It looks like at least one company is keeping its promise to help the Black community. In June 2020, at the height of protests for equality, every major corporation was pledging to change their institutional racism ways and put their money where their mouths were. Now Netflix has actually revealed some progress.
Variety reports, the streaming giant has invested $100 million in “Black-led financial institutions.” It originally pledged 2% of its cash holdings. With a reported $7.5 billion in its coffers as of Sept. 30, 2% is $150 million.
Bill Bynum, CEO of HOPE Credit Union, which received $10 million in the form of a Transformational Deposit to fuel economic opportunity in underserved communities in Alabama, Arkansas, Louisiana, Mississippi and Tennessee, spoke to The Root about its importance to the community.
“Our institution HOPE works in a region that has long been associated with poverty, racial challenges and racial disparities, and that’s where we focus our efforts to help close the gap, so people in these communities have what they need to help their families and to contribute to the economy,” said Bynum.
“Many of the communities we serve have not been allowed to build wealth or wealth has been extracted, so they don’t have the deposit base to support home ownership, to finance mortgages, to finance businesses, to finance institutions like schools and hospitals,” he continued. “We have to import wealth into these communities, and that’s what the Netflix deposit does. It imports capital into capital starved communities. We use that to fund home ownership, entrepreneurs, nonprofits that provide critical services, rural health clinics, hospitals. Things that are necessary for an economy and community to thrive.”
The streamer is also touting its new web series Banking On Us, which has the first episode “Investing in the Black Community” available on YouTube.
Bynum appears in the series discussing how investments like these will help close the racial wealth gap.
“There are communities that have long been unbanked and we should not allow that in the existing financial system. Until we get banks and credit unions to do right by their communities, it’s vital that we get investments in institutions that are working to serve the entire community, all people, no matter of race, gender or where they live,” he said. “We’re seeing an increase in minority financial institutions, community investment financial institutions and those are a part of the solution as well.”
“An important development is the increase of help from private companies like Netflix,” Bynum continued. “We engage them and we’re having conversations about what that means in places like the Mississippi Delta and Alabama. To their credit, they have made some strong statements, and made a commitment to diversity, equity and inclusion. We want to help them put those statements to work. Particularly in places like ones we serve here in the deep south.”
The series “highlights the real-world stories of how providing loans to homeowners and businesses has made a difference in local communities.”
Banking on Us Episode 2 showcasing business ownership is now available on YouTube. Bynum explained how HOPE helps Black business owners get equal access to the system.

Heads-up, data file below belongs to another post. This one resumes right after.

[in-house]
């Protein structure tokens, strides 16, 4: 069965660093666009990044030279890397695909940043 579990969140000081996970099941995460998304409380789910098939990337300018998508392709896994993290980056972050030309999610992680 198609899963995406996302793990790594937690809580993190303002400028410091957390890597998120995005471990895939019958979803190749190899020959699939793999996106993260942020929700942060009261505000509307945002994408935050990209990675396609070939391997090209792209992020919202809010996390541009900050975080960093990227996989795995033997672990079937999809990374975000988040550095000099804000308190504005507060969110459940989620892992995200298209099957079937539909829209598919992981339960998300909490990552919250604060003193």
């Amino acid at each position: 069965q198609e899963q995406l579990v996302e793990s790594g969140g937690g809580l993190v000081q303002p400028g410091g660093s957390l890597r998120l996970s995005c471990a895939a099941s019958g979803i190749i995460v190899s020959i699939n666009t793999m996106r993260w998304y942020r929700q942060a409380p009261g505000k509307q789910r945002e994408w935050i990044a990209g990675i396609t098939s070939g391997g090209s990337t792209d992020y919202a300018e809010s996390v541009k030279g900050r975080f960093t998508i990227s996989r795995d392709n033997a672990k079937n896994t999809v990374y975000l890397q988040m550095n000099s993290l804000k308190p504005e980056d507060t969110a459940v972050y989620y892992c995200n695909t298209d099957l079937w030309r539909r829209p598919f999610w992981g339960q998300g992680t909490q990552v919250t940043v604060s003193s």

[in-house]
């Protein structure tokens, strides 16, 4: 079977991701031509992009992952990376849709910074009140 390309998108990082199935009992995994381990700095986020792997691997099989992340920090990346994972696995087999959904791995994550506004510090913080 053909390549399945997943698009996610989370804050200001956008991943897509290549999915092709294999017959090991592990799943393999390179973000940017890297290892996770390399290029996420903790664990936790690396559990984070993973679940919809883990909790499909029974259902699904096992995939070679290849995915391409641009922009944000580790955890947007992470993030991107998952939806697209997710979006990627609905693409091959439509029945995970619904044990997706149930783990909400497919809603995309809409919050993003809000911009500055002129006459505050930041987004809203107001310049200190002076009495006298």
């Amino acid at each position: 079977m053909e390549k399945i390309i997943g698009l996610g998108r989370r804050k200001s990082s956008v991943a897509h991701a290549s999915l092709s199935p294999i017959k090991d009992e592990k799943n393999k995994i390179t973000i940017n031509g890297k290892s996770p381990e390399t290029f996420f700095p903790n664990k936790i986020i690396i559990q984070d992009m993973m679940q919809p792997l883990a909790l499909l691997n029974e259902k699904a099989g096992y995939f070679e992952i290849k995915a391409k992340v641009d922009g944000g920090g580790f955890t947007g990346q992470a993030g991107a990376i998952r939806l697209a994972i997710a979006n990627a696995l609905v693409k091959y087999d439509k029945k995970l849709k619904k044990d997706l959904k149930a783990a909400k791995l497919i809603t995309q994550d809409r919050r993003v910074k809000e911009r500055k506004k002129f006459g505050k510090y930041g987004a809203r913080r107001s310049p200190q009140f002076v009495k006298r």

“Black people and women are among the most entrepreneurial people on the planet. They do more with less than anyone should be expected to do. One of the things we try to do at HOPE is position ourselves as private bankers for the underbanked,” he said.
He went on to discuss how the usual relationships that connected entrepreneurs have aren’t accessible to many Black business owners.
“When you look at women of color and people of color those networks aren’t really available. They may not have an accountant in the family, church or country club,” he said. “Not to mention people who are going to say ‘hey there’s a contract you should be aware of, and my good friend is making those decisions so why don’t we put you together.’ That is not the reality most Black people experience, so we do everything we can to help fill in those gaps and help navigate the financial system.”
Banking on Us Episode 3 covering home ownership debuts Dec. 15 at 9 am PT on You Tube.
Here is the list of how the $100 million was used:
$10 million was deposited with Hope Credit Union in the form of a Transformational Deposit to fuel economic opportunity in underserved communities in Alabama, Arkansas, Louisiana, Mississippi and Tennessee.
$25 million was invested as seed funding to establish the Black Economic Development Fund, managed by the Local Initiatives Support Corporation (LISC). The fund invests in Black-led banks, anchor institutions, businesses, and real estate developers. It reached its $250 million goal this year after capital investments from 11 public and private companies, including PayPal, Costco, Square, and McKinsey & Co.
$10 million was invested with The Change Co. to provide financing to Black homeowners fairly and responsibly.
$25 million was invested as seed funding for the Enterprise Community Impact Note to support its Equitable Path Forward initiative. The initiative supports historically marginalized housing providers in creating and preserving affordable homes in diverse communities.
$10 million was deposited with OneUnited Bank as the start of an ongoing relationship.
$20 million was invested in Calvert Impact Capital’s Community Investment Note. The funds are earmarked to support housing and community development projects focused on U.S. BIPOC communities.